2. Acceptance of Responsibility

8

U.S.S.G. Sec. 3E1.1(c) authorizes a two-level reduction in a defendant's base offense level for acceptance of responsibility. A defendant who pleads guilty is not automatically entitled to this adjustment. U.S.S.G. Sec. 3E1.1, comment. n. 3; see United States v. Gonzalez, 897 F.2d 1018, 1020 (9th Cir.1990) (noting in dictum that guilty plea does not guarantee reduction). Whether a defendant has accepted responsibility for his crime is a factual determination reviewed for clear error. Id. at 1019-20 (denial of reduction not clear error where defendant protested his innocence at trial and told probation officer he was not involved in the offense). After considering a defendant's objections, the district court may adopt the presentence report's facts and recommendations. United States v. Corley, 909 F.2d 359 (9th Cir.1990).

9

Here, Alvarez stated to the district court that he had agreed to plead guilty only because the state authorities had informed him that they would refuse to support his defense at trial. Moreover, both before and after he pleaded guilty to Count III, Alvarez maintained to his probation officer that he had done nothing illegal, and suggested once that he should withdraw his plea and fire his attorney. Alvarez did not contest these facts at sentencing. The district court did not clearly err by determining that Alvarez had not accepted responsibility for his offense. See Gonzalez, 897 F.2d at 1020.

3. Refusal to Depart

10

The district court may impose a sentence below the Guidelines' range, but not below the statutory minimum, if it discerns a "mitigating circumstance that was not adequately taken into consideration by the Sentencing Commission in formulating the guidelines." United States v. Sharp, 883 F.2d 829, 831 (9th Cir.1989) (quoting 18 U.S.C. Sec. 3553(b)). The district court may impose a sentence below the statutory minimum if the government moves for a departure to reward "a defendant's substantial assistance in the investigation or prosecution" of others. 18 U.S.C. Sec. 3553(e). See United States v. Ayarza, 874 F.2d 647, 653 (9th Cir.1989), cert. denied, 110 S.Ct. 847 (1990). A trial court's discretionary refusal to depart is not subject to review on appeal. United States v. Morales, 898 F.2d 99, 102 (9th Cir.1990).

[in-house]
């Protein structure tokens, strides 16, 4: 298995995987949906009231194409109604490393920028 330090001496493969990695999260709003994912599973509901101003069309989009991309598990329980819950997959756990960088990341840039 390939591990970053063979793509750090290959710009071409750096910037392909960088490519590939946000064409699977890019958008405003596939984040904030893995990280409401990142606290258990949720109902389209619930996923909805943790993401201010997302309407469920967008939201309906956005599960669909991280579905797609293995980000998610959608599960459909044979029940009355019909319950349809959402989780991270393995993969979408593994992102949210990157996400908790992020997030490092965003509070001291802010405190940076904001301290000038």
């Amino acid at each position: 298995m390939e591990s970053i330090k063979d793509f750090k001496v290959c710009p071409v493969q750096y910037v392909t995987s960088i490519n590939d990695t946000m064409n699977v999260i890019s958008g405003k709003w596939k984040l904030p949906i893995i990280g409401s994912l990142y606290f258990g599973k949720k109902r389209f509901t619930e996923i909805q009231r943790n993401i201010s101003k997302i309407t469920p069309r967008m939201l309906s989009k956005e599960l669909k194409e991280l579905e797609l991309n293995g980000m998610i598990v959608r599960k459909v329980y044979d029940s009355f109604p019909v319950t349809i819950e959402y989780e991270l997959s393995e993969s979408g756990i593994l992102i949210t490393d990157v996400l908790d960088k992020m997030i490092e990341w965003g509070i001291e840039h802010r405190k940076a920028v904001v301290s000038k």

11

Here, Alvarez did not challenge the government's refusal to move for departure based on his assistance to state authorities, but argued that the court should have considered this refusal a "mitigating circumstance" within the meaning of section 3553(b) because there was clear and uncontested evidence of his cooperation. The district court clearly did not misapprehend its authority to depart.2 We therefore lack jurisdiction to review the district court's decision, and we dismiss this part of the appeal. See Morales, 898 F.2d at 102.

12

AFFIRMED IN PART AND DISMISSED IN PART.

*

The panel unanimously finds this case suitable for disposition without oral argument. Fed.R.App.P. 34(a); 9th Cir.R. 34-4

**

This disposition is not appropriate for publication and may not be cited to or by the courts of this circuit except as provided by 9th Cir.R. 36-3

1

In 1986, Alvarez bargained with the state authorities to work as an informant in exchange for a lenient sentence for drug trafficking. In 1988, having fulfilled his contract with the state, he pleaded to a single count of the state indictment, and was sentenced to five years' probation

2

The district court stated "I have ... the legal power to go below the Guidelines if I ... am satisfied that the reasons for departing were not taken into consideration adequately by the Sentencing Commission" (ER at 103)